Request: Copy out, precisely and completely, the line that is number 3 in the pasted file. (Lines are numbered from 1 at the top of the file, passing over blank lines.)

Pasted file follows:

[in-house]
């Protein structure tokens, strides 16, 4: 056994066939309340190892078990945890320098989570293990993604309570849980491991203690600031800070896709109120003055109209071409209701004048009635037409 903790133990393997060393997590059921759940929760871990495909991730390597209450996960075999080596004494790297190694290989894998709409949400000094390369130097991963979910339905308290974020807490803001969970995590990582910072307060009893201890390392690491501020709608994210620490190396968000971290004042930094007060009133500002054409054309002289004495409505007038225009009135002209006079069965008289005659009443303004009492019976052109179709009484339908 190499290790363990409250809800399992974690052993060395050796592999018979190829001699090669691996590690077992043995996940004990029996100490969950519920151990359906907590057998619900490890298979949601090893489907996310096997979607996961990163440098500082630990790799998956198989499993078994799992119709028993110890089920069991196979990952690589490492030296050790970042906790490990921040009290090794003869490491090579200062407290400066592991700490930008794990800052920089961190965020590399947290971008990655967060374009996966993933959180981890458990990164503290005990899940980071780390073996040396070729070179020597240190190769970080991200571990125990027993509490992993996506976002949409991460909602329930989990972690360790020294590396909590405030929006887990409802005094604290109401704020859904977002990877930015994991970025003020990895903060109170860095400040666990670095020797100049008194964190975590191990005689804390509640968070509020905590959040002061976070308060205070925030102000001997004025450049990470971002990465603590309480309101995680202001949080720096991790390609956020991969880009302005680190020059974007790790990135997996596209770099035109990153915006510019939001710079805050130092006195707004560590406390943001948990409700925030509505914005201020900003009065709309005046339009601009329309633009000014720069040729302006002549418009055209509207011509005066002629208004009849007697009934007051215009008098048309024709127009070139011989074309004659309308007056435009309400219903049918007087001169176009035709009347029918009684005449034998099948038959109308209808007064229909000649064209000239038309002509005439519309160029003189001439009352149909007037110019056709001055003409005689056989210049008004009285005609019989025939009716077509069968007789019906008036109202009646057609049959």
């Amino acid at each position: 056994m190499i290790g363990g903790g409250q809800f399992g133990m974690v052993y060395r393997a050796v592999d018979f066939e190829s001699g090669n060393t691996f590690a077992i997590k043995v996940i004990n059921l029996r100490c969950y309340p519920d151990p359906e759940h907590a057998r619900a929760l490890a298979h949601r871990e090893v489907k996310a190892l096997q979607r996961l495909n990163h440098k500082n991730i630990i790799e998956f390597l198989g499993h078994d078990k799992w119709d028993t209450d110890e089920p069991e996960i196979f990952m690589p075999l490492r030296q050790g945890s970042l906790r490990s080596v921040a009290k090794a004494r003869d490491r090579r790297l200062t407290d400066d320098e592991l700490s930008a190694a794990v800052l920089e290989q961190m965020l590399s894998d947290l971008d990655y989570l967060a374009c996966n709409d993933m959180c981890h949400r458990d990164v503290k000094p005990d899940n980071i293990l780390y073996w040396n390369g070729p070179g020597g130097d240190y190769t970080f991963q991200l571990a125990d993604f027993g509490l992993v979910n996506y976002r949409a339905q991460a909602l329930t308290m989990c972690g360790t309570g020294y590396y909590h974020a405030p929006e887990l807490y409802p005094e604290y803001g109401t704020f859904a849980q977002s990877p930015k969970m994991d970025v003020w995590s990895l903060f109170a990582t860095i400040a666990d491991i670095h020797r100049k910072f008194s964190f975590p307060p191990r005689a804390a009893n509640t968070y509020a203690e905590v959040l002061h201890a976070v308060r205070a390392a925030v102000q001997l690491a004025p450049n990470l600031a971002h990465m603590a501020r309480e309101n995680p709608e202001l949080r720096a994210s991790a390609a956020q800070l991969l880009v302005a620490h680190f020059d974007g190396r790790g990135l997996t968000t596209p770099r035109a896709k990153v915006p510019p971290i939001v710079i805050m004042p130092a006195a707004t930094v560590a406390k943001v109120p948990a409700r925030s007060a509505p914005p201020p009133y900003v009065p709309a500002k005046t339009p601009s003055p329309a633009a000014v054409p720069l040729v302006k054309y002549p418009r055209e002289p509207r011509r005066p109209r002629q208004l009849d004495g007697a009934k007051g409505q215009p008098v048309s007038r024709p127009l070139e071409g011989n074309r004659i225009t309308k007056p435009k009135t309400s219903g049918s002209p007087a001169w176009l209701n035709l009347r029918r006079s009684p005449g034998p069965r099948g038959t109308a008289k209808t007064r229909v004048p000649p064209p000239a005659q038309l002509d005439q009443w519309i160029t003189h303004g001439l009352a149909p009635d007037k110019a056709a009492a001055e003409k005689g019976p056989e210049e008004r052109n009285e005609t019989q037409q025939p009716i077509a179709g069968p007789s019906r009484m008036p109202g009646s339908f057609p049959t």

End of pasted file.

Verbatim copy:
């Amino acid at each position: 056994m190499i290790g363990g903790g409250q809800f399992g133990m974690v052993y060395r393997a050796v592999d018979f066939e190829s001699g090669n060393t691996f590690a077992i997590k043995v996940i004990n059921l029996r100490c969950y309340p519920d151990p359906e759940h907590a057998r619900a929760l490890a298979h949601r871990e090893v489907k996310a190892l096997q979607r996961l495909n990163h440098k500082n991730i630990i790799e998956f390597l198989g499993h078994d078990k799992w119709d028993t209450d110890e089920p069991e996960i196979f990952m690589p075999l490492r030296q050790g945890s970042l906790r490990s080596v921040a009290k090794a004494r003869d490491r090579r790297l200062t407290d400066d320098e592991l700490s930008a190694a794990v800052l920089e290989q961190m965020l590399s894998d947290l971008d990655y989570l967060a374009c996966n709409d993933m959180c981890h949400r458990d990164v503290k000094p005990d899940n980071i293990l780390y073996w040396n390369g070729p070179g020597g130097d240190y190769t970080f991963q991200l571990a125990d993604f027993g509490l992993v979910n996506y976002r949409a339905q991460a909602l329930t308290m989990c972690g360790t309570g020294y590396y909590h974020a405030p929006e887990l807490y409802p005094e604290y803001g109401t704020f859904a849980q977002s990877p930015k969970m994991d970025v003020w995590s990895l903060f109170a990582t860095i400040a666990d491991i670095h020797r100049k910072f008194s964190f975590p307060p191990r005689a804390a009893n509640t968070y509020a203690e905590v959040l002061h201890a976070v308060r205070a390392a925030v102000q001997l690491a004025p450049n990470l600031a971002h990465m603590a501020r309480e309101n995680p709608e202001l949080r720096a994210s991790a390609a956020q800070l991969l880009v302005a620490h680190f020059d974007g190396r790790g990135l997996t968000t596209p770099r035109a896709k990153v915006p510019p971290i939001v710079i805050m004042p130092a006195a707004t930094v560590a406390k943001v109120p948990a409700r925030s007060a509505p914005p201020p009133y900003v009065p709309a500002k005046t339009p601009s003055p329309a633009a000014v054409p720069l040729v302006k054309y002549p418009r055209e002289p509207r011509r005066p109209r002629q208004l009849d004495g007697a009934k007051g409505q215009p008098v048309s007038r024709p127009l070139e071409g011989n074309r004659i225009t309308k007056p435009k009135t309400s219903g049918s002209p007087a001169w176009l209701n035709l009347r029918r006079s009684p005449g034998p069965r099948g038959t109308a008289k209808t007064r229909v004048p000649p064209p000239a005659q038309l002509d005439q009443w519309i160029t003189h303004g001439l009352a149909p009635d007037k110019a056709a009492a001055e003409k005689g019976p056989e210049e008004r052109n009285e005609t019989q037409q025939p009716i077509a179709g069968p007789s019906r009484m008036p109202g009646s339908f057609p049959t």